RICHMOND -- Two weeks after issuing a 10-page letter critical of a draft environmental impact report detailing Chevron's proposed $1 billion refinery modernization project, California Attorney General Kamala Harris' office issued a second letter last week expressing support for an alternative plan that would mandate "no physical increase in greenhouse gas emissions from refinery operations."

"The alternative is environmentally superior to the proposed project," the letter reads.

The modernization, scaled down from a previous iteration that was halted by a judge in 2009, has been subjected to public scrutiny for much of the year, as city leaders and critics comb through more than 4,000 pages of reports and notes. Chevron has long maintained that the new project will not result in any "net increase" in emissions, but critics say it uses mitigation measures and other offsets to mask an increase in some emissions.

The Chevron refinery and storage tanks are seen from Crescent Avenue in Point Richmond, Calif., on Thursday, Aug. 9, 2012. (Jane Tyska/Bay Area News Group
The Chevron refinery and storage tanks are seen from Crescent Avenue in Point Richmond, Calif., on Thursday, Aug. 9, 2012. (Jane Tyska/Bay Area News Group Archives)

The new letter, issued Friday, focused on an alternative proposed by the city's EIR consultants that would require Chevron to keep emissions of greenhouse gases "at no higher than baseline levels" and allow no increases in greenhouse gas emissions from any production of hydrogen for export.

Chevron Richmond spokeswoman Melissa Ritchie released a statement Wednesday saying the company appreciates the office's letter and will review and evaluate its favored alternative, but she signaled that there were concerns with the emission limits.

"The letter expresses the Attorney General's support for the modernization project if Chevron accepts an alternative project case that would significantly limit the refinery's requested flexibility," Ritchie wrote.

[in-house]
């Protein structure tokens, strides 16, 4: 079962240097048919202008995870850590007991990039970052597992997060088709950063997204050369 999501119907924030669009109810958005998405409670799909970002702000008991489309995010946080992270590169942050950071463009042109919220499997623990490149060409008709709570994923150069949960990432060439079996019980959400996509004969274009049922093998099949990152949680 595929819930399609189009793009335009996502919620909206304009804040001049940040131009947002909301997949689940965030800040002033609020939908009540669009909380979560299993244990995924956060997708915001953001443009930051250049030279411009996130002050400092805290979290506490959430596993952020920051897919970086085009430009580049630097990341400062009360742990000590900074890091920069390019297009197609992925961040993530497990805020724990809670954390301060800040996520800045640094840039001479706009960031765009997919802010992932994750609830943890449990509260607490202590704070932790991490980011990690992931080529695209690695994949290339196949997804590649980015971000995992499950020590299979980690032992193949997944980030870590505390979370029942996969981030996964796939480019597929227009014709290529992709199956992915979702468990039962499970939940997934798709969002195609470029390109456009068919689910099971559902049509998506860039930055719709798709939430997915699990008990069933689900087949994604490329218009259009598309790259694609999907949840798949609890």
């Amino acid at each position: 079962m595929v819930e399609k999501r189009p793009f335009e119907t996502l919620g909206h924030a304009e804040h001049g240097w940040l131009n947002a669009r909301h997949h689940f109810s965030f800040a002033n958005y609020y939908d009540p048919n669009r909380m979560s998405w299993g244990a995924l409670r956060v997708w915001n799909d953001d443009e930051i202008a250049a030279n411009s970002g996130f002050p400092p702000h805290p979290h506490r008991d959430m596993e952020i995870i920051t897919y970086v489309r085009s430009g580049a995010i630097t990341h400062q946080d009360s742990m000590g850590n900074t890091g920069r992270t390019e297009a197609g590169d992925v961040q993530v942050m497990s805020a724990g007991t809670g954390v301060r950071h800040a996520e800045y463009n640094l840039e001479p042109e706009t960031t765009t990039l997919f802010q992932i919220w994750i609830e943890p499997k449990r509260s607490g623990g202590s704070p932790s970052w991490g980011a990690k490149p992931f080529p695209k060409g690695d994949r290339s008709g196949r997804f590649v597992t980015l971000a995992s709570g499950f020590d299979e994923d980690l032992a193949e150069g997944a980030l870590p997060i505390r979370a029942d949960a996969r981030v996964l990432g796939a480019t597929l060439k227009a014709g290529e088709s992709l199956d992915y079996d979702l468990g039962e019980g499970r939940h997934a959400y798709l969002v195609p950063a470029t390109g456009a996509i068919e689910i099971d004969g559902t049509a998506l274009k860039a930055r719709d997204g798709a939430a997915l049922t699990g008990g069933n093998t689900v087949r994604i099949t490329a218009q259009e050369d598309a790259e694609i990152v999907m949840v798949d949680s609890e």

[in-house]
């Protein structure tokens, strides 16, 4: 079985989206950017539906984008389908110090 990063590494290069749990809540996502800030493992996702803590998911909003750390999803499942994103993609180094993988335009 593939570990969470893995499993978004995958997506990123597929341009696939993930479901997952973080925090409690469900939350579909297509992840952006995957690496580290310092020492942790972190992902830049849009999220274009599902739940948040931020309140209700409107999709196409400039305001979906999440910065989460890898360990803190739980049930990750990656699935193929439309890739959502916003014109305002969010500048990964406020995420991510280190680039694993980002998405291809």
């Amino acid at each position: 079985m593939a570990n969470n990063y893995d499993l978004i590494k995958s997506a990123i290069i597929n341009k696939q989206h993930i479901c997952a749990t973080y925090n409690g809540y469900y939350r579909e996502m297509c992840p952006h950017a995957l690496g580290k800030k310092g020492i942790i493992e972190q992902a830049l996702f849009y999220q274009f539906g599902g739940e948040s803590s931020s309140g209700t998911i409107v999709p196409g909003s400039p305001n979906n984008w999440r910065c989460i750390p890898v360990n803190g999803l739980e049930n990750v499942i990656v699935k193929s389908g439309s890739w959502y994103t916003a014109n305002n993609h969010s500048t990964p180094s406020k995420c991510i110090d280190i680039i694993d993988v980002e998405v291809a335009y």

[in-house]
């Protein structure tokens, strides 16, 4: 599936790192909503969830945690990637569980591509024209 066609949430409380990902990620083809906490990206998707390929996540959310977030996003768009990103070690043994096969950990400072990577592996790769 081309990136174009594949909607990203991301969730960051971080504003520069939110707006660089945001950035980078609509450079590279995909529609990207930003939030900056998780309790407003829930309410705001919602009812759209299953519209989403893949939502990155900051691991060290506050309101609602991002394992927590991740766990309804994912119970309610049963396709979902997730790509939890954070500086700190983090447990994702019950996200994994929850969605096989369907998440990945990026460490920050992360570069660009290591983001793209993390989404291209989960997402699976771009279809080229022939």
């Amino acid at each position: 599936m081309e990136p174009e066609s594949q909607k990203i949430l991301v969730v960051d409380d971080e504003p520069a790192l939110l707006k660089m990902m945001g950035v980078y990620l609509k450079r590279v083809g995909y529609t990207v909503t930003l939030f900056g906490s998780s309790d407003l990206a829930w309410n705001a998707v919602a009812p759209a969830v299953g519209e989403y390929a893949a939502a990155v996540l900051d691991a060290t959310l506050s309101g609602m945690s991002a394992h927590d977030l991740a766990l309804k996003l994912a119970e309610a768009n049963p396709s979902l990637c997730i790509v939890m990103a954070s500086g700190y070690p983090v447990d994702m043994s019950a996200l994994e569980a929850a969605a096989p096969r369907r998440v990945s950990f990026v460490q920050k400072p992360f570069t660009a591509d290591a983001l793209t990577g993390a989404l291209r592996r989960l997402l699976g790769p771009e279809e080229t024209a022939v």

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Richmond mayoral candidate Mike Parker, a Chevron critic, wrote in an email this week that "Chevron has not weighed in as to whether it is willing to accept this alternative. But if Chevron were to agree, it would be a giant step forward for both the project and for the health of Richmond."

In her first letter, Harris emphasized that the central point of the project is that Chevron plans to process higher sulfur crude, which caused the corrosion that sparked a fire and explosion at the refinery in August 2012.

Facing a more than $5 million budget deficit, the City Council earlier this month urged the Planning Commission to complete its review so that the council could weigh in on any appeals before its August recess. The modernization project promises around 1,000 jobs and could restore tax revenues from the refinery, which plunged after the 2012 fire.

The Planning Commission is scheduled to hold a hearing on the environmental report July 9. If it is appealed by either side, the council will weigh in. A subsequent court challenge by either environmental activists or Chevron is likely, observers say.

Councilman Tom Butt said Wednesday that the attorney general's letter carries significant weight in the process.

"There's a presumption that the city will put (Harris' suggestions) into its requirements," Butt said. "The Planning Commission has the power to put this into the conditions of approval."

Contact Robert Rogers at 510-262-2726. Follow him at Twitter.com/sfbaynewsrogers.